“There is some evidence,” writes Christopher Jencks in The Homeless, “that lowering the minimum wage does create more low-wage jobs. But that is not the same as creating more stable jobs in which workers come to care about the enterprise that employs them or take some pride in doing useful work.”
I like this quote and think about this idea all the time. Many of the low-wage jobs available to people at the lowest socioeconomic status in the United States are awful. They don’t pay well, they don’t have future growth opportunities, and society seemingly accepts that people working in such awful jobs will face repeated abuse from customers. We know these jobs suck and wouldn’t want our kids to have to deal with them. If we worked in a crummy food service job right out of high school or while going through college, then we know how bad they are, and hopefully have some sympathy for people working in such jobs. Nevertheless, many of us find it easier to criticize people for not working such awful jobs than criticize business owners for allowing such awful jobs to exist.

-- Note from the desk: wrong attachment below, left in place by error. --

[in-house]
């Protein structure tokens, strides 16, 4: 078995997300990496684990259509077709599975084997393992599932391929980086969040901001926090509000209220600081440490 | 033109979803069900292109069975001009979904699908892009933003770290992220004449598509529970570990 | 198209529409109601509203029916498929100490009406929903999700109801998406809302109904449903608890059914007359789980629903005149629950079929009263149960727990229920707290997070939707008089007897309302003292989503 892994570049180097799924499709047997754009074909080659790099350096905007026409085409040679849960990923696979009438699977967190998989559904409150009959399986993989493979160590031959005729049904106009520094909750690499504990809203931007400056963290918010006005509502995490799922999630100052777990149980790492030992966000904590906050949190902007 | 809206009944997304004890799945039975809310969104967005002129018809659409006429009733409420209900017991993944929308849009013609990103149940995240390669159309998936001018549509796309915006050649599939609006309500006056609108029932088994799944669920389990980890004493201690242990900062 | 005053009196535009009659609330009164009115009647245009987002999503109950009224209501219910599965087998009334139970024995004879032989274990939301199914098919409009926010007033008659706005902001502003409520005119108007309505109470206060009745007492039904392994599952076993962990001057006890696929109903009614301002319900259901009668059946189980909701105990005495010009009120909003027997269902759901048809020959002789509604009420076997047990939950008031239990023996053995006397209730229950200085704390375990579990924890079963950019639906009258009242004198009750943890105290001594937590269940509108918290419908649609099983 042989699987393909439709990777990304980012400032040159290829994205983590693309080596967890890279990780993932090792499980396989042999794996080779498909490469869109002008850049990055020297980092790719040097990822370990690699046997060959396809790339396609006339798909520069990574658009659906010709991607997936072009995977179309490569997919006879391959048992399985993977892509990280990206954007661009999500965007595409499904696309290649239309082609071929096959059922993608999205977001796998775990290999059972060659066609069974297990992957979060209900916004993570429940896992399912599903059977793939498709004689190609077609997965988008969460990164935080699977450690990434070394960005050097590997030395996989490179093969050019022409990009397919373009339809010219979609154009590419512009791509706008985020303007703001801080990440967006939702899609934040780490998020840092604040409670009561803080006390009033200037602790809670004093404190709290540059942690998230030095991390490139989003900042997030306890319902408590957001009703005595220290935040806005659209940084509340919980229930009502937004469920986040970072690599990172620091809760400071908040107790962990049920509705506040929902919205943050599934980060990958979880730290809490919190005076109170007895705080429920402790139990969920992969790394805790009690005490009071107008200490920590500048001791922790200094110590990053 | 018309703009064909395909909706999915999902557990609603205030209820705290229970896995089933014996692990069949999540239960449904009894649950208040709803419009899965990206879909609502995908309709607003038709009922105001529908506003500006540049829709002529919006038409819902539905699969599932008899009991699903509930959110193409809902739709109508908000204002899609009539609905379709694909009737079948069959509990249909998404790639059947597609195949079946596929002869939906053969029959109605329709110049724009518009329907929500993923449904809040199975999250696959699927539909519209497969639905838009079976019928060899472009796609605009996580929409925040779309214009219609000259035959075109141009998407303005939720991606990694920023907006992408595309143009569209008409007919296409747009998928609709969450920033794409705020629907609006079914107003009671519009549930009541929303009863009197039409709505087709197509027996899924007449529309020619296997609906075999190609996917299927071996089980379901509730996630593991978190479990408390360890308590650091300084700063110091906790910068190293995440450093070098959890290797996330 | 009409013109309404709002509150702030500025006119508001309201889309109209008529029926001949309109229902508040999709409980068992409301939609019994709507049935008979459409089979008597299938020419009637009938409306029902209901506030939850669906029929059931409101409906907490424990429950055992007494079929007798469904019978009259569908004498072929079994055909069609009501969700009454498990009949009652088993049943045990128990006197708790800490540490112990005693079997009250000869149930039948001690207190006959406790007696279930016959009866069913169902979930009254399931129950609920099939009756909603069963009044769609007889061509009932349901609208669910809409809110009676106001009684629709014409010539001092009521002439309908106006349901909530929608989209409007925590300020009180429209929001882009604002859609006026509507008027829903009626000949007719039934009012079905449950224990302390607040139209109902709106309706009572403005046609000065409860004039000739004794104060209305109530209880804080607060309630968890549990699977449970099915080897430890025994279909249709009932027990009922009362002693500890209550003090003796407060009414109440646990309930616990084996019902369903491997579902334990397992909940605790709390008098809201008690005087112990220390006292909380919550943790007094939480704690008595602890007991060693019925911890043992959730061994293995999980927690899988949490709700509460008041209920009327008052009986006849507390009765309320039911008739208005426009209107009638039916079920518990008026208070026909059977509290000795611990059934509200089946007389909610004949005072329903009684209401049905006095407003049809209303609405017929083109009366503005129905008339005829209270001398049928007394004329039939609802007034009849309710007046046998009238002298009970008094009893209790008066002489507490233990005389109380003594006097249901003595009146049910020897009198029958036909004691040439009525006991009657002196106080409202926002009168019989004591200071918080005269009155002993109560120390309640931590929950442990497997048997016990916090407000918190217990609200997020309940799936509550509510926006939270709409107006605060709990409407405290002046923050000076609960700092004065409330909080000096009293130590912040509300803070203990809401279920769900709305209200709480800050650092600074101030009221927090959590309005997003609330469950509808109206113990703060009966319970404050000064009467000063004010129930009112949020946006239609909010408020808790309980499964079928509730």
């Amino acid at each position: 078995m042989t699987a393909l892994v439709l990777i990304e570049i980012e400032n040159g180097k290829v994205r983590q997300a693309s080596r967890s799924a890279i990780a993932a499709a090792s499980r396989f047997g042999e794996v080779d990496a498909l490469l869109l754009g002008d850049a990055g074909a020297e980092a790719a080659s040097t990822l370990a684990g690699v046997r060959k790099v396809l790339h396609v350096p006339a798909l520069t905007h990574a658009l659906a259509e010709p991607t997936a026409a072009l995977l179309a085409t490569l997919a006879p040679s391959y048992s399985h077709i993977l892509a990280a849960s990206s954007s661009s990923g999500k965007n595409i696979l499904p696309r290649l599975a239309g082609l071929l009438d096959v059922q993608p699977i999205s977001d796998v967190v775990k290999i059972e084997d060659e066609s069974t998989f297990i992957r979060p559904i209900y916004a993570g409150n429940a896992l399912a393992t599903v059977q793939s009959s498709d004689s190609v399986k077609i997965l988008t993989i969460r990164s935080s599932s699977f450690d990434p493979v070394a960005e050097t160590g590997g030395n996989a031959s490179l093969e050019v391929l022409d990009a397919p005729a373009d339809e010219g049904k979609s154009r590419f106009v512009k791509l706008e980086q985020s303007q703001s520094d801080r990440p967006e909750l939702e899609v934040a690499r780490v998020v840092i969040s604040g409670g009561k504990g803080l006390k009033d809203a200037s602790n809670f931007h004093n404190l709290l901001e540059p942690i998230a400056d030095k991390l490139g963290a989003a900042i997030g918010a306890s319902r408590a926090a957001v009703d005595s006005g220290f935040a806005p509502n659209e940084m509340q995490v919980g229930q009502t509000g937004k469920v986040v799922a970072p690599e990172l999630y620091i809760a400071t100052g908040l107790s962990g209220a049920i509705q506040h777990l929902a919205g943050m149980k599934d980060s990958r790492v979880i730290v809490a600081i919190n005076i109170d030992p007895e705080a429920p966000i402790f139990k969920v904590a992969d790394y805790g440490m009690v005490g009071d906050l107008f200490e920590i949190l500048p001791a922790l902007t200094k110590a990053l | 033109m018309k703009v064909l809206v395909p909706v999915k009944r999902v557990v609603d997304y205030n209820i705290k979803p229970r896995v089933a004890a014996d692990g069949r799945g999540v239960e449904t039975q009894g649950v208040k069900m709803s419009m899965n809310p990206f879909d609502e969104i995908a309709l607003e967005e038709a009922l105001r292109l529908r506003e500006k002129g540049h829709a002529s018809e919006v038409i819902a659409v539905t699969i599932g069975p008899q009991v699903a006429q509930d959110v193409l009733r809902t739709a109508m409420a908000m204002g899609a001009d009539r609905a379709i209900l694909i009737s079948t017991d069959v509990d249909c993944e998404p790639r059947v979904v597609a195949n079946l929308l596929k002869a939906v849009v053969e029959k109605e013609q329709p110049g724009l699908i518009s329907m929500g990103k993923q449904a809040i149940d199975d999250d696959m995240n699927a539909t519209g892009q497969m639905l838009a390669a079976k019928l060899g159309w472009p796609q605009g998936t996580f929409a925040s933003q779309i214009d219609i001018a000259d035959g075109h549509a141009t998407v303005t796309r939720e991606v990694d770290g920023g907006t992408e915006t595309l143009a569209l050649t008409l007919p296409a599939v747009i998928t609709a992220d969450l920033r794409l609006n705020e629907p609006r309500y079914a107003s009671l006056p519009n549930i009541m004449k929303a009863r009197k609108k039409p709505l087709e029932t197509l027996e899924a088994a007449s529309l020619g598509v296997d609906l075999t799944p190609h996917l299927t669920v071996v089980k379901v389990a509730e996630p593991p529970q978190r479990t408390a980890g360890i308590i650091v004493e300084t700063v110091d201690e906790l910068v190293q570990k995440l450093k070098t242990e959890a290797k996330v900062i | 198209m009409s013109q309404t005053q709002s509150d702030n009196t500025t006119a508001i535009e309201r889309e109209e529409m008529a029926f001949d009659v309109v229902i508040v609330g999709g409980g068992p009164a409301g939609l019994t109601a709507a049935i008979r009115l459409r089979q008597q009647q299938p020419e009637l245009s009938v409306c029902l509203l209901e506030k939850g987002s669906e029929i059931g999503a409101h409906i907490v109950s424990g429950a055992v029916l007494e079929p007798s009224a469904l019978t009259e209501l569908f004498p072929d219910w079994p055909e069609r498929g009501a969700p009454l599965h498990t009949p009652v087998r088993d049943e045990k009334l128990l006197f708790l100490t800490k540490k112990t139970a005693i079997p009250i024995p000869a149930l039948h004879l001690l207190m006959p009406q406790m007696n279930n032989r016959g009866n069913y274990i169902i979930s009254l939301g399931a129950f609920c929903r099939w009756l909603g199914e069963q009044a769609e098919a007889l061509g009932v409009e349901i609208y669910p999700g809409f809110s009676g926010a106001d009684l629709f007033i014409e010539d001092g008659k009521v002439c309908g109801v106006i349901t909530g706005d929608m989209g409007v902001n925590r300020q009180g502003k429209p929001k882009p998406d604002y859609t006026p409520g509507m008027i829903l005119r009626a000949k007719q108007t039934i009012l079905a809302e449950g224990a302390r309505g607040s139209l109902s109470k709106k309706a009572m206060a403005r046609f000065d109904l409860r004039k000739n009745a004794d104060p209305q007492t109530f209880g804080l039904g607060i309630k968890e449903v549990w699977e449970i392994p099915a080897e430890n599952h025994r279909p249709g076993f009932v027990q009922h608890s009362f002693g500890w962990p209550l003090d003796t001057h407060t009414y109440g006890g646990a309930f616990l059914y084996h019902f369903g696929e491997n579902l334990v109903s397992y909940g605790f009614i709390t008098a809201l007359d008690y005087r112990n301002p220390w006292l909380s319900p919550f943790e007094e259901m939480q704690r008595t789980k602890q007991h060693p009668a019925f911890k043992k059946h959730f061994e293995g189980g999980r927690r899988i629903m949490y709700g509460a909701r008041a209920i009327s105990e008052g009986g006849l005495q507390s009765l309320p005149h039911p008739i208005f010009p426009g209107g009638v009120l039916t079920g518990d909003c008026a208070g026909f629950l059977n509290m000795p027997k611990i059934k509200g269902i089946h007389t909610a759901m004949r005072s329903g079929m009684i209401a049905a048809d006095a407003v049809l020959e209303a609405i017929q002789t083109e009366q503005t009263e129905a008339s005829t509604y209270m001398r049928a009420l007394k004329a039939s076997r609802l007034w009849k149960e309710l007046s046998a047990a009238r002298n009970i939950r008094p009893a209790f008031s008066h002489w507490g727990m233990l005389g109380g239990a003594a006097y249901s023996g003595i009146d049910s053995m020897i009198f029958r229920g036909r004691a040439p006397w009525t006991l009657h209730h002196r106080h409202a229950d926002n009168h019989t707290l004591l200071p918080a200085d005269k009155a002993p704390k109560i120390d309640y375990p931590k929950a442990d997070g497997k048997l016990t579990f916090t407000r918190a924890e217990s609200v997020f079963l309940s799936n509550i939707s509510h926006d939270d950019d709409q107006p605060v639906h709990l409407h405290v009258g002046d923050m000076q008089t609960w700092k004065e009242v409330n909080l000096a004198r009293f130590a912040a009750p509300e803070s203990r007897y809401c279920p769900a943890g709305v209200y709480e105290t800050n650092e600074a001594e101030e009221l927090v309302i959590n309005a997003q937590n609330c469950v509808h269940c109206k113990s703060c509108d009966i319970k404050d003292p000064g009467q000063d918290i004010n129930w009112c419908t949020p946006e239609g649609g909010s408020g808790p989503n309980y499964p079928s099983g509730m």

Our country often has debates about what the minimum wage should be, and while Jencks’ book is now outdated in terms of the research he cites, it is still the case that economists are often mixed on the debate as to whether raising the minimum wage increases job loss and whether lowering the minimum wage would promote jobs. Either way, the debate doesn’t get at the reality that many of the minimum wage jobs that exist are barely jobs worth having. When you factor in travel time, disrespect that comes with such jobs, and the sometimes overly demanding requirements of jobs, it is not hard to see why people don’t want to work them or don’t last in them once they do take them. Focusing just on a jobs count is inadequate compared to thinking about job quality and actual engagement and productivity. Moving forward we need to think beyond the numbers of people working and start exploring the role they are filling, whether the job is flat out awful, and whether there are more productive and rewarding things we could have people do. When viewing the jobs world in this light, future developments in automation are not as scary. Who cares if Walmart checkers lose their terrible jobs if we can find more rewarding jobs for them that suck less? This should be the mission of society and our economy, not simply hiring the maximum number of people for minimum wage work.